In a recent Freedom House report on Internet Freedom, we found that 48 of 70 countries surveyed had taken at least some form of regulatory action on online content, personal data, or competition against tech companies. over the past year. More than a dozen new laws threaten the future of free expression online. More and more governments are pressuring companies to remove large swathes of content, often under the pretext of protecting users from disinformation, hate speech or harmful content. Their real goal is to suppress anti-government rhetoric, investigative reporting and expressions of LGBTQ + identity and other messages that may be politically disadvantaged.
Some government leaders have taken the opposite approach and attempted to ban platforms from moderating content, which could allow the proliferation of bogus or hate propaganda and threats of violence to stifle genuine discussion and debate. In only a few cases, the laws require companies to be more transparent about the moderation of their content, their advertising practices and the use of algorithms, and offer content producers a remedy when their content is restricted.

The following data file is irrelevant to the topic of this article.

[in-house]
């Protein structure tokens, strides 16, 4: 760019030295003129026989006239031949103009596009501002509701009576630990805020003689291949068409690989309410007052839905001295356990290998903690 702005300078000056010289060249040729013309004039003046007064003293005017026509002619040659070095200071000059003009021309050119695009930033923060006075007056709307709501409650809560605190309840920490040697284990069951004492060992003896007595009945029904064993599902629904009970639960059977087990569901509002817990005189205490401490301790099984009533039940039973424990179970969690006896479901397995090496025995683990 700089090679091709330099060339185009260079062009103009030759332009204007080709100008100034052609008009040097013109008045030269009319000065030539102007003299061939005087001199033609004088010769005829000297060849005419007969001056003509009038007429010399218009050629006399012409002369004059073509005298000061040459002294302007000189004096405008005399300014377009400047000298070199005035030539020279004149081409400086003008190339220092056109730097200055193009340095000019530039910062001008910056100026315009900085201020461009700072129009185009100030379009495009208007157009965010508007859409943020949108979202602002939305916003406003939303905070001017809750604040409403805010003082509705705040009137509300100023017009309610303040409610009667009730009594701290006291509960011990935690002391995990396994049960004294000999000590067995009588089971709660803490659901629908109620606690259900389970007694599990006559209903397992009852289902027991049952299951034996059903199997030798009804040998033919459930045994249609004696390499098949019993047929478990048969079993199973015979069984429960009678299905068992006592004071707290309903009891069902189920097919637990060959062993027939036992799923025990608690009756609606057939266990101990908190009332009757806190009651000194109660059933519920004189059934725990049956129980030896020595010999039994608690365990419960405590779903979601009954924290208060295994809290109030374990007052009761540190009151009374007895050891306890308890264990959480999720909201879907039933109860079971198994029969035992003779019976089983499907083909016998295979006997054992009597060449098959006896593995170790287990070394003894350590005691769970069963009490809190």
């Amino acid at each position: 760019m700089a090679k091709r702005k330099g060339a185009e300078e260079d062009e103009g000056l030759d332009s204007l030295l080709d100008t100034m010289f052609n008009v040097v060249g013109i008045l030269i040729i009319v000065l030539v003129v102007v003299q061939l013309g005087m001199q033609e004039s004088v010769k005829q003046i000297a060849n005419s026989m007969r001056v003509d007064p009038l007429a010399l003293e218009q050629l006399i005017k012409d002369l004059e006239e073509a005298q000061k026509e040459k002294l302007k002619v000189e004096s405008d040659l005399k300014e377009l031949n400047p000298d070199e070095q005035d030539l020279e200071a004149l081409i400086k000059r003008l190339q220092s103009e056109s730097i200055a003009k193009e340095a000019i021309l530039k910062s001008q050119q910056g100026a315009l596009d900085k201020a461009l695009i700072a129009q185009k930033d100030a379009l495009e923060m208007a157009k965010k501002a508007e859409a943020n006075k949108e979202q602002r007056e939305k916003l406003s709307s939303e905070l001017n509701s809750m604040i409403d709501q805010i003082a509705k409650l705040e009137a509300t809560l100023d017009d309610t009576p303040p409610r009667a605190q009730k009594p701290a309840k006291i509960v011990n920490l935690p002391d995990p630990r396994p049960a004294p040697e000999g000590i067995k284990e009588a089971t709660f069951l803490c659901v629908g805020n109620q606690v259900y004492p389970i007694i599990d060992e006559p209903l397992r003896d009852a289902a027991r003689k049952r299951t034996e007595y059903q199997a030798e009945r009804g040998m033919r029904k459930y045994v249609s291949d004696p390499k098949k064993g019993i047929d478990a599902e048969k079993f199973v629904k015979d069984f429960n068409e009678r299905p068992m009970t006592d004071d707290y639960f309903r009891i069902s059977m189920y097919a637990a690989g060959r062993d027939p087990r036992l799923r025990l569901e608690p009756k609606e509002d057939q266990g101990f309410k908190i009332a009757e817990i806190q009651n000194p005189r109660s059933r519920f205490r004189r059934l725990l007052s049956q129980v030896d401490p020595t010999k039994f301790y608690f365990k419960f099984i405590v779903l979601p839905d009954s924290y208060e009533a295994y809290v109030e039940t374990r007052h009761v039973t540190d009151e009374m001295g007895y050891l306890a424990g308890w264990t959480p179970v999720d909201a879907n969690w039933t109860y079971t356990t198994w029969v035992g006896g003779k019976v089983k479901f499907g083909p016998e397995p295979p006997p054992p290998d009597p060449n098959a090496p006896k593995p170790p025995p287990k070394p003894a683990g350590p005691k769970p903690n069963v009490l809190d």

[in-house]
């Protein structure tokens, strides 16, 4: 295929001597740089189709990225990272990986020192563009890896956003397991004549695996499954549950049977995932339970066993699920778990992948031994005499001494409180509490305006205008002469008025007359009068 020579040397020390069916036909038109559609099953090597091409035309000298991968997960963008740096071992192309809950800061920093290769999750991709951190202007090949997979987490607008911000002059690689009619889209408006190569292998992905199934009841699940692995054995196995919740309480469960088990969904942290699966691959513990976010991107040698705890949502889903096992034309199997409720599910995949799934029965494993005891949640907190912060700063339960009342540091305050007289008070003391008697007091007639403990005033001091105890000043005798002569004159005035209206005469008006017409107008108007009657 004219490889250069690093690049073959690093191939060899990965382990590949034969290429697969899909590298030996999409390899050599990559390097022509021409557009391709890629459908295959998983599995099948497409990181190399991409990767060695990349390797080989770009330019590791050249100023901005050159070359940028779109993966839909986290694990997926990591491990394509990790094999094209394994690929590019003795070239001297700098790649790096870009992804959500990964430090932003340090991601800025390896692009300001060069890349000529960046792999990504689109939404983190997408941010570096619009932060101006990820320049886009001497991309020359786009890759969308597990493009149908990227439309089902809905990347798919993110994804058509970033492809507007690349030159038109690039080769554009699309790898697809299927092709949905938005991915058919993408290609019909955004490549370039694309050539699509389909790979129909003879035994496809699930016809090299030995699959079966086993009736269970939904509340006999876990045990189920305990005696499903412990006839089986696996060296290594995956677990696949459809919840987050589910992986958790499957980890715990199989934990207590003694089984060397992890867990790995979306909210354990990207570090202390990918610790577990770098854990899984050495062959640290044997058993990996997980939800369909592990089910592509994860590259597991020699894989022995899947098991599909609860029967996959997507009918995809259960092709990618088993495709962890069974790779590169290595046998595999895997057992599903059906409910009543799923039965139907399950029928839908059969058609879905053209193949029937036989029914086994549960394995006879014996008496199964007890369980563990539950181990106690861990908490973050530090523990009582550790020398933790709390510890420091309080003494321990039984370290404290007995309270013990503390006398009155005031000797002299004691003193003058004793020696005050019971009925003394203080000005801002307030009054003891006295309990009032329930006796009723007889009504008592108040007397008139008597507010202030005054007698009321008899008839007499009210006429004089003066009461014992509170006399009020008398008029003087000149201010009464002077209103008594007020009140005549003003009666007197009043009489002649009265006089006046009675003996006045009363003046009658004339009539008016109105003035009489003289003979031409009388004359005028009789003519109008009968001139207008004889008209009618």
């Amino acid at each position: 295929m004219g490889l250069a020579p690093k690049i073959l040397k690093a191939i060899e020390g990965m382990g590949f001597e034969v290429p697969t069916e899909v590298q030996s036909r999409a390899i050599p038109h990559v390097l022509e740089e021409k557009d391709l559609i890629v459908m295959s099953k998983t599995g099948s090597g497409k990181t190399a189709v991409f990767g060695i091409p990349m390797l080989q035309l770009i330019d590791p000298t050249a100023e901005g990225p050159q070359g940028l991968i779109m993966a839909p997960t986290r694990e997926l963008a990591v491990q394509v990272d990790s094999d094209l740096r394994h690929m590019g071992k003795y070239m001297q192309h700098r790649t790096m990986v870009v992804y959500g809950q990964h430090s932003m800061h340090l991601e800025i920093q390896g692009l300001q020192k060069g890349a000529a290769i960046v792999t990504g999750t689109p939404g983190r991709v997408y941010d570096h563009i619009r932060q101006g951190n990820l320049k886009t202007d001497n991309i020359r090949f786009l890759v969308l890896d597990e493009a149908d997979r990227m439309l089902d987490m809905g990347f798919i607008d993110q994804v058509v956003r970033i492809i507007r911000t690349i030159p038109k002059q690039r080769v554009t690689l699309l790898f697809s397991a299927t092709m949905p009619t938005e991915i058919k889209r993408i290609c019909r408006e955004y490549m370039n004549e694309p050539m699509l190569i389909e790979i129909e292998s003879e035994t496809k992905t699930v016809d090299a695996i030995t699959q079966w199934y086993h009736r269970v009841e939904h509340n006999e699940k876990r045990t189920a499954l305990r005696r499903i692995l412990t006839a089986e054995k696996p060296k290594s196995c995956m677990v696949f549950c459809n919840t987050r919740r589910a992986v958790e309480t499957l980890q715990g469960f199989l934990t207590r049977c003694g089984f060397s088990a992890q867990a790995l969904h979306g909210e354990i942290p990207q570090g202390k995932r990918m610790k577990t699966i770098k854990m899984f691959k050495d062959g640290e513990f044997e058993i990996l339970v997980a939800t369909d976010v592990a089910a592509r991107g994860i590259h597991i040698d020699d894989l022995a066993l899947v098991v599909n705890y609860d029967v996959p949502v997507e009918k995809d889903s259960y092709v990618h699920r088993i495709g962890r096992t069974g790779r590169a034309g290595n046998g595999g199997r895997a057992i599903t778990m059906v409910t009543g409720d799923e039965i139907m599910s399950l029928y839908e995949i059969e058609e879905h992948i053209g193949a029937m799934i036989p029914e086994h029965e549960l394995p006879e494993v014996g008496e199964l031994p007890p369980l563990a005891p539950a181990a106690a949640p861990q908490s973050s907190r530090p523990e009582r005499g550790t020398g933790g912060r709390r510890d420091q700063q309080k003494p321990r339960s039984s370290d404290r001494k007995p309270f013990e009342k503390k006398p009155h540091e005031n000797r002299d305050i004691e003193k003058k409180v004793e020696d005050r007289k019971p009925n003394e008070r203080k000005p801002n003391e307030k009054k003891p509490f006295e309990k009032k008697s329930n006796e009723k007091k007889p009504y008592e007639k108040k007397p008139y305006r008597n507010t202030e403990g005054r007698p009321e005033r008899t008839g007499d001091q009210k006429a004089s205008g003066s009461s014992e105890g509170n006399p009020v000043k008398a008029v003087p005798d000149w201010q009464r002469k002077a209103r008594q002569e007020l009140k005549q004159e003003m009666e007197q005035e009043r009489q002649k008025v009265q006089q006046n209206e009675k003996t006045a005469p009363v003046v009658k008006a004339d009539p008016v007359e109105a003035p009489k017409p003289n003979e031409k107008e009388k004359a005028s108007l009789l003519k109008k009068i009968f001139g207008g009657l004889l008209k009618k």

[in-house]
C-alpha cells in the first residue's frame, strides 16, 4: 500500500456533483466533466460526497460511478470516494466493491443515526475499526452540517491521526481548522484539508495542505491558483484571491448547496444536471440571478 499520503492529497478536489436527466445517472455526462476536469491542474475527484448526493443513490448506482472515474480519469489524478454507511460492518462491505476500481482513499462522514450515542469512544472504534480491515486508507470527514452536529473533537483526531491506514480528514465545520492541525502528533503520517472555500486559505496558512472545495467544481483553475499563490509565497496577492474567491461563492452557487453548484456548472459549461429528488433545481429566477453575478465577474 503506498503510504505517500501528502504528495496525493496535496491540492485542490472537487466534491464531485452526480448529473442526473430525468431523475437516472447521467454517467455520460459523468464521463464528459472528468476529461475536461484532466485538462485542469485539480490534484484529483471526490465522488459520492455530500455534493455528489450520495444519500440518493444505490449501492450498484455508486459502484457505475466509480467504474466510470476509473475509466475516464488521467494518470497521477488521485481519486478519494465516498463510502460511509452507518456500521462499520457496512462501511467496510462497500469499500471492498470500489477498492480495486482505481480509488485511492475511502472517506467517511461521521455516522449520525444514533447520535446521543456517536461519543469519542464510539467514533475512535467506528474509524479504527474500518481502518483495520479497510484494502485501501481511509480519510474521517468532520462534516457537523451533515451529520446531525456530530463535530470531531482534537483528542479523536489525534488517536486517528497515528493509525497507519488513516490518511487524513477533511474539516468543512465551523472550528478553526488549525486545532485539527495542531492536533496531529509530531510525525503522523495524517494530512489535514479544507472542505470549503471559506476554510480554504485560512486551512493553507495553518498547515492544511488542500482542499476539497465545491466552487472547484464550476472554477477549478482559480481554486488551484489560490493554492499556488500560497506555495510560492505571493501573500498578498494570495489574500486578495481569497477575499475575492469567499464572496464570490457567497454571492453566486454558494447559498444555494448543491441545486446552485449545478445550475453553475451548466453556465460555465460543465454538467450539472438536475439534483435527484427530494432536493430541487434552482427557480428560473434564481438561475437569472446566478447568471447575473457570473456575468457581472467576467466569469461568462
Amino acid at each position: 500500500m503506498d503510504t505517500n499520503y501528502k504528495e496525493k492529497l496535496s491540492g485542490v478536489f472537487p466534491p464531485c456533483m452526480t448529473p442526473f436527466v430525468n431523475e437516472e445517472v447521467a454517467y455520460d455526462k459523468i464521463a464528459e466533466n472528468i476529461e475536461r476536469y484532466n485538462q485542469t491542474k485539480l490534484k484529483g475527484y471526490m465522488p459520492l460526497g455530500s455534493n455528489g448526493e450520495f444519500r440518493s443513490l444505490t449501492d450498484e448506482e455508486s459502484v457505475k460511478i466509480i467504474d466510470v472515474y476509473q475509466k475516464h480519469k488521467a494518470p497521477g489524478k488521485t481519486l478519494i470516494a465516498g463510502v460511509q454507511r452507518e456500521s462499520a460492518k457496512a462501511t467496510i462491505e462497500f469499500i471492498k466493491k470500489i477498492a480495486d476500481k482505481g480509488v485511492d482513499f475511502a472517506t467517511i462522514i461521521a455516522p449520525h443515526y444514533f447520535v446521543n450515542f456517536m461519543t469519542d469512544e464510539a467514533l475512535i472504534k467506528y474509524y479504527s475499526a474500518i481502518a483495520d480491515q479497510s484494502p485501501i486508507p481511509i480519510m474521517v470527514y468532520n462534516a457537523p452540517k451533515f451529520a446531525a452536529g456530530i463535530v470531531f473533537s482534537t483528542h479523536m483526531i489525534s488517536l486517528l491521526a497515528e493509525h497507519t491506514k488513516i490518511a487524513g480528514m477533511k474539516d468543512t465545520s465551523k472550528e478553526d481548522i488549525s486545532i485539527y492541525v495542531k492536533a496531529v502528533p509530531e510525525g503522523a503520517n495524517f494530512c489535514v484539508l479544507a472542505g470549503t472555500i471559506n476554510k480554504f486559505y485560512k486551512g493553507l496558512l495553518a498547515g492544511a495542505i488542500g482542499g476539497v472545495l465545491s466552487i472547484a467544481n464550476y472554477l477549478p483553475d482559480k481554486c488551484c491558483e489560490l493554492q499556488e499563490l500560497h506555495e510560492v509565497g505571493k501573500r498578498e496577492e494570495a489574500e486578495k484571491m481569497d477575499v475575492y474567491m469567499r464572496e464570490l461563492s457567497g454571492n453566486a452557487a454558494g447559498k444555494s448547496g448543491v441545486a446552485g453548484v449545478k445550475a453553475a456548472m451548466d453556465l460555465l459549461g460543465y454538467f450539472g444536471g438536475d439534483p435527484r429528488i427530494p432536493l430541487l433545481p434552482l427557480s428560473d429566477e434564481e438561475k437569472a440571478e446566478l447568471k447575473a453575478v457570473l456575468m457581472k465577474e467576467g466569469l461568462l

Dozens of laws introduced to regulate corporate data management are also ripe for government exploitation. Many are asking companies to undermine end-to-end encryption – a security method that prevents access to data by anyone other than the sender and recipient – in their products, or require that user data be stored on servers located in the country. In practice, the weakening of national data encryption and storage expands the government’s ability to access people’s most private information. Even laws that ostensibly enshrine the rights of users to control their data often contain vague exemptions from surveillance for national security.